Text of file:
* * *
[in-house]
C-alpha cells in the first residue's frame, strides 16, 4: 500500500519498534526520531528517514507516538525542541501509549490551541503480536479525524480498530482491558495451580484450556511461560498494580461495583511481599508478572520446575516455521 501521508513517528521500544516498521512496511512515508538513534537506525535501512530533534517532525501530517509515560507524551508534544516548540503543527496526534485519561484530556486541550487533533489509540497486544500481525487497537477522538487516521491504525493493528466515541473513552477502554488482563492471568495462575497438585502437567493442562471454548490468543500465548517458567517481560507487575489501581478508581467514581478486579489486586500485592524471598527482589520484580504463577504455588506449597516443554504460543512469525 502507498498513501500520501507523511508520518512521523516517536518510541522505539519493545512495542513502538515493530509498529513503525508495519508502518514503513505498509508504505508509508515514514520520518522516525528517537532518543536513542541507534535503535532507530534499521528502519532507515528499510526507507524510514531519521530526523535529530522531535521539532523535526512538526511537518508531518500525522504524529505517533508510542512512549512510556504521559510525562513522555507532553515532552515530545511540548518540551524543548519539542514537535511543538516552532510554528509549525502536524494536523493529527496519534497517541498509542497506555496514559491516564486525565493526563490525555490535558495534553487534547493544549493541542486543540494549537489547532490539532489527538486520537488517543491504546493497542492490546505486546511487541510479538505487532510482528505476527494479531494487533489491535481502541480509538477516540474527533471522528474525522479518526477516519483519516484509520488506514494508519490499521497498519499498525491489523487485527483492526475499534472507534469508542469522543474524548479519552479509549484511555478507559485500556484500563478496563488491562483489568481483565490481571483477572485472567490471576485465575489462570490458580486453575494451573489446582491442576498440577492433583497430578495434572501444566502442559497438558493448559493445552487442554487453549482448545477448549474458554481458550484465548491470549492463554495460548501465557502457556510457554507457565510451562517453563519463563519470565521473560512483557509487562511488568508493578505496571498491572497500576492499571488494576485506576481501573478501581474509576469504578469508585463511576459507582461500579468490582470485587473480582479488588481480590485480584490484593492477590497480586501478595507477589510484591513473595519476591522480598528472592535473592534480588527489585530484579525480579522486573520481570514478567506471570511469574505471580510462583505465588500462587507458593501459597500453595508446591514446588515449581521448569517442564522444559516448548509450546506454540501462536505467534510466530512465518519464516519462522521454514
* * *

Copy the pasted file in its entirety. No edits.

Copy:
[in-house]
C-alpha cells in the first residue's frame, strides 16, 4: 500500500519498534526520531528517514507516538525542541501509549490551541503480536479525524480498530482491558495451580484450556511461560498494580461495583511481599508478572520446575516455521 501521508513517528521500544516498521512496511512515508538513534537506525535501512530533534517532525501530517509515560507524551508534544516548540503543527496526534485519561484530556486541550487533533489509540497486544500481525487497537477522538487516521491504525493493528466515541473513552477502554488482563492471568495462575497438585502437567493442562471454548490468543500465548517458567517481560507487575489501581478508581467514581478486579489486586500485592524471598527482589520484580504463577504455588506449597516443554504460543512469525 502507498498513501500520501507523511508520518512521523516517536518510541522505539519493545512495542513502538515493530509498529513503525508495519508502518514503513505498509508504505508509508515514514520520518522516525528517537532518543536513542541507534535503535532507530534499521528502519532507515528499510526507507524510514531519521530526523535529530522531535521539532523535526512538526511537518508531518500525522504524529505517533508510542512512549512510556504521559510525562513522555507532553515532552515530545511540548518540551524543548519539542514537535511543538516552532510554528509549525502536524494536523493529527496519534497517541498509542497506555496514559491516564486525565493526563490525555490535558495534553487534547493544549493541542486543540494549537489547532490539532489527538486520537488517543491504546493497542492490546505486546511487541510479538505487532510482528505476527494479531494487533489491535481502541480509538477516540474527533471522528474525522479518526477516519483519516484509520488506514494508519490499521497498519499498525491489523487485527483492526475499534472507534469508542469522543474524548479519552479509549484511555478507559485500556484500563478496563488491562483489568481483565490481571483477572485472567490471576485465575489462570490458580486453575494451573489446582491442576498440577492433583497430578495434572501444566502442559497438558493448559493445552487442554487453549482448545477448549474458554481458550484465548491470549492463554495460548501465557502457556510457554507457565510451562517453563519463563519470565521473560512483557509487562511488568508493578505496571498491572497500576492499571488494576485506576481501573478501581474509576469504578469508585463511576459507582461500579468490582470485587473480582479488588481480590485480584490484593492477590497480586501478595507477589510484591513473595519476591522480598528472592535473592534480588527489585530484579525480579522486573520481570514478567506471570511469574505471580510462583505465588500462587507458593501459597500453595508446591514446588515449581521448569517442564522444559516448548509450546506454540501462536505467534510466530512465518519464516519462522521454514